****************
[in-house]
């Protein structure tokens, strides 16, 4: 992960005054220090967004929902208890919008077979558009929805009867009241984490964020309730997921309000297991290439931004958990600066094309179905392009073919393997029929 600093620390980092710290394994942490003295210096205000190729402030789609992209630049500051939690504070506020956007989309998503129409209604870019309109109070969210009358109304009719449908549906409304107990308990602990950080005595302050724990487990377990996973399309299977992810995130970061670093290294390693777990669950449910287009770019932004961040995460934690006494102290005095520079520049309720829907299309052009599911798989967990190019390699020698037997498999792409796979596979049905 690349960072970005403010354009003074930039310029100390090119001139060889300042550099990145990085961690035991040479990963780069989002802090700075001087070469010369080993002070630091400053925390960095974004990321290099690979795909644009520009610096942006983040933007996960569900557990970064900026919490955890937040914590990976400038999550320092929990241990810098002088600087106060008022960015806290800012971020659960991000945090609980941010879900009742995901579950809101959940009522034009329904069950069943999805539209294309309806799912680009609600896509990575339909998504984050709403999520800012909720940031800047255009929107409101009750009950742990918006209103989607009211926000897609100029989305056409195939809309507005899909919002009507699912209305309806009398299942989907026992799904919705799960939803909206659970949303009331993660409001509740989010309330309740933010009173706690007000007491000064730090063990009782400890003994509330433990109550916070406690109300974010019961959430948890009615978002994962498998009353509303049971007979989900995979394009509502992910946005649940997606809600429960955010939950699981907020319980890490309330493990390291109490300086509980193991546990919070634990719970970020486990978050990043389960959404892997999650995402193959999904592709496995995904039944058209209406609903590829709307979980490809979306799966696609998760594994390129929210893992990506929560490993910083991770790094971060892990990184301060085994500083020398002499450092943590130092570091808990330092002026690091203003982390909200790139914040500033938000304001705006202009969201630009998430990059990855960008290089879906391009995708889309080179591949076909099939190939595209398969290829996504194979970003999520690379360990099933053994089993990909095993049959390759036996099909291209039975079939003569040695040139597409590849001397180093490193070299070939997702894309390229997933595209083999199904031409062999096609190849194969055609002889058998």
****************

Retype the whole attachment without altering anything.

[in-house]
């Protein structure tokens, strides 16, 4: 992960005054220090967004929902208890919008077979558009929805009867009241984490964020309730997921309000297991290439931004958990600066094309179905392009073919393997029929 600093620390980092710290394994942490003295210096205000190729402030789609992209630049500051939690504070506020956007989309998503129409209604870019309109109070969210009358109304009719449908549906409304107990308990602990950080005595302050724990487990377990996973399309299977992810995130970061670093290294390693777990669950449910287009770019932004961040995460934690006494102290005095520079520049309720829907299309052009599911798989967990190019390699020698037997498999792409796979596979049905 690349960072970005403010354009003074930039310029100390090119001139060889300042550099990145990085961690035991040479990963780069989002802090700075001087070469010369080993002070630091400053925390960095974004990321290099690979795909644009520009610096942006983040933007996960569900557990970064900026919490955890937040914590990976400038999550320092929990241990810098002088600087106060008022960015806290800012971020659960991000945090609980941010879900009742995901579950809101959940009522034009329904069950069943999805539209294309309806799912680009609600896509990575339909998504984050709403999520800012909720940031800047255009929107409101009750009950742990918006209103989607009211926000897609100029989305056409195939809309507005899909919002009507699912209305309806009398299942989907026992799904919705799960939803909206659970949303009331993660409001509740989010309330309740933010009173706690007000007491000064730090063990009782400890003994509330433990109550916070406690109300974010019961959430948890009615978002994962498998009353509303049971007979989900995979394009509502992910946005649940997606809600429960955010939950699981907020319980890490309330493990390291109490300086509980193991546990919070634990719970970020486990978050990043389960959404892997999650995402193959999904592709496995995904039944058209209406609903590829709307979980490809979306799966696609998760594994390129929210893992990506929560490993910083991770790094971060892990990184301060085994500083020398002499450092943590130092570091808990330092002026690091203003982390909200790139914040500033938000304001705006202009969201630009998430990059990855960008290089879906391009995708889309080179591949076909099939190939595209398969290829996504194979970003999520690379360990099933053994089993990909095993049959390759036996099909291209039975079939003569040695040139597409590849001397180093490193070299070939997702894309390229997933595209083999199904031409062999096609190849194969055609002889058998």